“Dear America: Telling the World We Lived,” is a new initiative that the Ventura County Poetry Project is working on, based on a grant from CA Humanities. It provides an incredible insight to many stories from the community. This project is made to preserve and learn from powerful voices of older people. Due to the pandemic, we’ve all experienced a devastating loss. It feels like there has not been enough time to stop and grieve over the losses we have experienced over the last year. Death rates, especially in seniors, have increased immensely due to the pandemic.
“Dear America: Telling the World We Lived” was created to record significant experiences in poems and stories from elder writers and pass them on to the younger generation. Several people have come together to share their past experiences through poetry. I got the opportunity to hear a few stories and I got to learn so much. It was a great experience to hear Jean Colonomos, Anita S. Pulier, Florence Weinberger, and Sojourner Kincaid Rolle share some amazing diverse stories about their lives.
Jean’s poem was about body image in the 50s and 60s as a dancer. What is incredible about her story is that nothing has really changed since then. From what I know, ballerina’s still have to have a certain body type. It’s true that beauty standards are always changing throughout the years but in certain sports, such as ballet or gymnastics, women and men are always being held up to a higher standard. I am sure that most people growing up have had to deal with body image issues. Jean’s states in her poem, “she knew me when I tried to hide the shame of my protruding body parts.” It is incredibly unfortunate that this is still a problem and I don’t really see it going away in our society. There will always be people who harshly judge others by the way they look. Me, the people my age, and even people who have lived on this earth longer than I have, can all relate to this feeling of being insecure. It does bring me some comfort to know that I am not the only one who has trouble trying to accept the way my body looks.
Anita’s poem was powerful and encouraging for women. She talks about how wearing pants in a courtroom, if you were a woman, was considered highly unprofessional. I know that a lot of women today would be highly upset. The courtroom seemed incredibly unprofessional instead of focusing on justice. Thankfully for Anita, she had a support system to push her through. Her poem, “Contempt of Court,” is about the time she stood up to the judge after being called out for wearing sneakers in the courtroom. She told the judge, “We are here as a matter of right not at your invitation.” I think that Anita has some admirable traits. Her confidence really shines in her poem. I am sure that the younger generation can look up to her as a role model.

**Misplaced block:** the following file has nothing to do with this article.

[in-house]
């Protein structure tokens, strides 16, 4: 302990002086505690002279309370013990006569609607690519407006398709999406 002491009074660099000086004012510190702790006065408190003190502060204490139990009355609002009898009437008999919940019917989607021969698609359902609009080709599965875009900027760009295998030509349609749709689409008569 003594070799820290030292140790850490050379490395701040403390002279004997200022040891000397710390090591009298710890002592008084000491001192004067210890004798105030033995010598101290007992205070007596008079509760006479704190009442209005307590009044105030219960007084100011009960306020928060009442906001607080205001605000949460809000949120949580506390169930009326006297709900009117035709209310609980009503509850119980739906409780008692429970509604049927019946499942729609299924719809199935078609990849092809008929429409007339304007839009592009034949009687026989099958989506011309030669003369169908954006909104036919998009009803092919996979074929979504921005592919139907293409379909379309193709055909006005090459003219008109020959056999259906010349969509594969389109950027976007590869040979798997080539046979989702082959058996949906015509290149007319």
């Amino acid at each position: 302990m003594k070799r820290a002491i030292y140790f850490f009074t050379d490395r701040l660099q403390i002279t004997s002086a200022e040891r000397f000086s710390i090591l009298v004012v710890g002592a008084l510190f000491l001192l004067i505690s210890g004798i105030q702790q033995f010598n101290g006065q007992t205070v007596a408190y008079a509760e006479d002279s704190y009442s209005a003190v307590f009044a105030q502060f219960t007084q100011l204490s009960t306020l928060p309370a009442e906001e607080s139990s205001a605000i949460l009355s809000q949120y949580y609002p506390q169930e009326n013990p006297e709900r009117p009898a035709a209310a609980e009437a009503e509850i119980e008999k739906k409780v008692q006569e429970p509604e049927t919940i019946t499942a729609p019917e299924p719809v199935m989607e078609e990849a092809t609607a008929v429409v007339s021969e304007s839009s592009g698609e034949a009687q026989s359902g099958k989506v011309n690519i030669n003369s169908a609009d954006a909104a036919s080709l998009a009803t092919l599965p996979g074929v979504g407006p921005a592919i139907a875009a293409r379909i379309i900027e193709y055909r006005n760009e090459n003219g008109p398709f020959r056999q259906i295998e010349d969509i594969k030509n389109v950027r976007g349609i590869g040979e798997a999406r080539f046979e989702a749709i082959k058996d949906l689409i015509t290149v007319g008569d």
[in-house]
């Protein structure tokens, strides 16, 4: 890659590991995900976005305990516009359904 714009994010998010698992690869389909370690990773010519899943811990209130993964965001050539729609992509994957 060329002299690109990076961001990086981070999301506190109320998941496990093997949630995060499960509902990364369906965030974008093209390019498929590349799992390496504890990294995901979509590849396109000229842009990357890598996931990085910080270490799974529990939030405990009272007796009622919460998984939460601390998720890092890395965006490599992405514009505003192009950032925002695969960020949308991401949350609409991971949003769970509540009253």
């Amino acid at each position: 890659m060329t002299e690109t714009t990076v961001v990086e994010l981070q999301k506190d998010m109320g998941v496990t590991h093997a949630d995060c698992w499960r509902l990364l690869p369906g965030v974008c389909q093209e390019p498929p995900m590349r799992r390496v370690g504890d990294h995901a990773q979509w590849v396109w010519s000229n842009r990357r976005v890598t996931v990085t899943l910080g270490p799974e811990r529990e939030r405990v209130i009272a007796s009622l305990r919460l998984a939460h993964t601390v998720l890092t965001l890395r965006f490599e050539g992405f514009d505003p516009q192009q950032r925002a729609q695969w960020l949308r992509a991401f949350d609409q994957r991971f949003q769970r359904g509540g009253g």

Florence shared an incredible story about her husband. He was sent to a concentration camp and survived. It is so rare to meet someone or know someone that survived the Holocaust. It was such an experience to hear Florence remembering her husband and all the challenges he has overcome. You can really learn a lot from a single story. In one of her poems she says, “I married a man with a flat stomach and an unrequited hunger.” That was because people in the camps were starved. Her husband had great difficulty talking about what he’d gone through and she was able to show her love by cooking and, now, sharing those poems about food. One of my favorite lines is, “my heart gets fat” when she sees her husband eating “the wisdom liquid” (soup).
Sojourner Kincaid Rolle shared how she added “Sojourner” to her name. Sojourner Truth was a women’s rights activist. Sojourner Kincaid Rolle talked about culture and how it impacted her life and made her the person she is today. I think that cultural poems/stories really help people feel less alone and create a community where you can be able to share similar stories. Her poem addresses racist attitudes toward Harlem, her community. My favorite line from the poem is “I was a child of the sun and a sister in the black liberation army.” It really just shows how empowering of a person Sojourner Kincaid Rolle is. Black Street is what she calls it, “The shrine of the black madonna.” A place rich with culture, history, and change.
I really believe that this grant will retain, teach, and pass on stories from the past so that they never die. Nowadays, we are so caught up in the present that we need a little time to remember what the human race has been through and how we continue to grow as a society.